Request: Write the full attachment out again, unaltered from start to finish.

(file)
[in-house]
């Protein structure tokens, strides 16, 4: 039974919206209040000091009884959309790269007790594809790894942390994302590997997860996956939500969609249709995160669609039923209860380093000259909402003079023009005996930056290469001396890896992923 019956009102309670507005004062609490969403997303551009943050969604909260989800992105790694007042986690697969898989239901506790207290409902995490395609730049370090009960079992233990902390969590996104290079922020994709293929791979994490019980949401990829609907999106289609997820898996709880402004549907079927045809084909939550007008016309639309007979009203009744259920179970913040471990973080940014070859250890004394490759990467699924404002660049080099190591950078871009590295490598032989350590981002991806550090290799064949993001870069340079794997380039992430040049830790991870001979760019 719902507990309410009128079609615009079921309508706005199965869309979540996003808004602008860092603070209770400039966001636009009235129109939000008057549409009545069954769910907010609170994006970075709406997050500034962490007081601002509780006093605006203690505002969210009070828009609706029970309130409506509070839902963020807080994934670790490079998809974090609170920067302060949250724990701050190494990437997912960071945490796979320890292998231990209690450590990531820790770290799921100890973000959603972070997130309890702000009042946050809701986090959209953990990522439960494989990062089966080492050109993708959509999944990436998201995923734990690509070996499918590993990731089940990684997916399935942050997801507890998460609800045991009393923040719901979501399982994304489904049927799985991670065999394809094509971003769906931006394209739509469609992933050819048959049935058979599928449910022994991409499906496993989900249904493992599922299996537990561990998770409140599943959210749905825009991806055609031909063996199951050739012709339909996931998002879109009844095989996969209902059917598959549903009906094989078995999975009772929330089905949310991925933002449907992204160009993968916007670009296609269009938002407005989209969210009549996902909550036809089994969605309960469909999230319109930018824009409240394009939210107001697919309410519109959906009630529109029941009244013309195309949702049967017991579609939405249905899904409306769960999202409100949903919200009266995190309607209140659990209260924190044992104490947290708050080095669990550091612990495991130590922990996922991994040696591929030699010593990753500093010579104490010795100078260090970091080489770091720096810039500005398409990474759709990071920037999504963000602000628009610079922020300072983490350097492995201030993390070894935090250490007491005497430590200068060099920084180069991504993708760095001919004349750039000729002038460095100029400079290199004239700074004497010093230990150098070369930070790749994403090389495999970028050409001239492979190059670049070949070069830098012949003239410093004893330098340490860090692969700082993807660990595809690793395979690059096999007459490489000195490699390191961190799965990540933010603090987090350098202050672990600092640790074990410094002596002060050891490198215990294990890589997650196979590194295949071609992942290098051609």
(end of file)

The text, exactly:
[in-house]
């Protein structure tokens, strides 16, 4: 039974919206209040000091009884959309790269007790594809790894942390994302590997997860996956939500969609249709995160669609039923209860380093000259909402003079023009005996930056290469001396890896992923 019956009102309670507005004062609490969403997303551009943050969604909260989800992105790694007042986690697969898989239901506790207290409902995490395609730049370090009960079992233990902390969590996104290079922020994709293929791979994490019980949401990829609907999106289609997820898996709880402004549907079927045809084909939550007008016309639309007979009203009744259920179970913040471990973080940014070859250890004394490759990467699924404002660049080099190591950078871009590295490598032989350590981002991806550090290799064949993001870069340079794997380039992430040049830790991870001979760019 719902507990309410009128079609615009079921309508706005199965869309979540996003808004602008860092603070209770400039966001636009009235129109939000008057549409009545069954769910907010609170994006970075709406997050500034962490007081601002509780006093605006203690505002969210009070828009609706029970309130409506509070839902963020807080994934670790490079998809974090609170920067302060949250724990701050190494990437997912960071945490796979320890292998231990209690450590990531820790770290799921100890973000959603972070997130309890702000009042946050809701986090959209953990990522439960494989990062089966080492050109993708959509999944990436998201995923734990690509070996499918590993990731089940990684997916399935942050997801507890998460609800045991009393923040719901979501399982994304489904049927799985991670065999394809094509971003769906931006394209739509469609992933050819048959049935058979599928449910022994991409499906496993989900249904493992599922299996537990561990998770409140599943959210749905825009991806055609031909063996199951050739012709339909996931998002879109009844095989996969209902059917598959549903009906094989078995999975009772929330089905949310991925933002449907992204160009993968916007670009296609269009938002407005989209969210009549996902909550036809089994969605309960469909999230319109930018824009409240394009939210107001697919309410519109959906009630529109029941009244013309195309949702049967017991579609939405249905899904409306769960999202409100949903919200009266995190309607209140659990209260924190044992104490947290708050080095669990550091612990495991130590922990996922991994040696591929030699010593990753500093010579104490010795100078260090970091080489770091720096810039500005398409990474759709990071920037999504963000602000628009610079922020300072983490350097492995201030993390070894935090250490007491005497430590200068060099920084180069991504993708760095001919004349750039000729002038460095100029400079290199004239700074004497010093230990150098070369930070790749994403090389495999970028050409001239492979190059670049070949070069830098012949003239410093004893330098340490860090692969700082993807660990595809690793395979690059096999007459490489000195490699390191961190799965990540933010603090987090350098202050672990600092640790074990410094002596002060050891490198215990294990890589997650196979590194295949071609992942290098051609």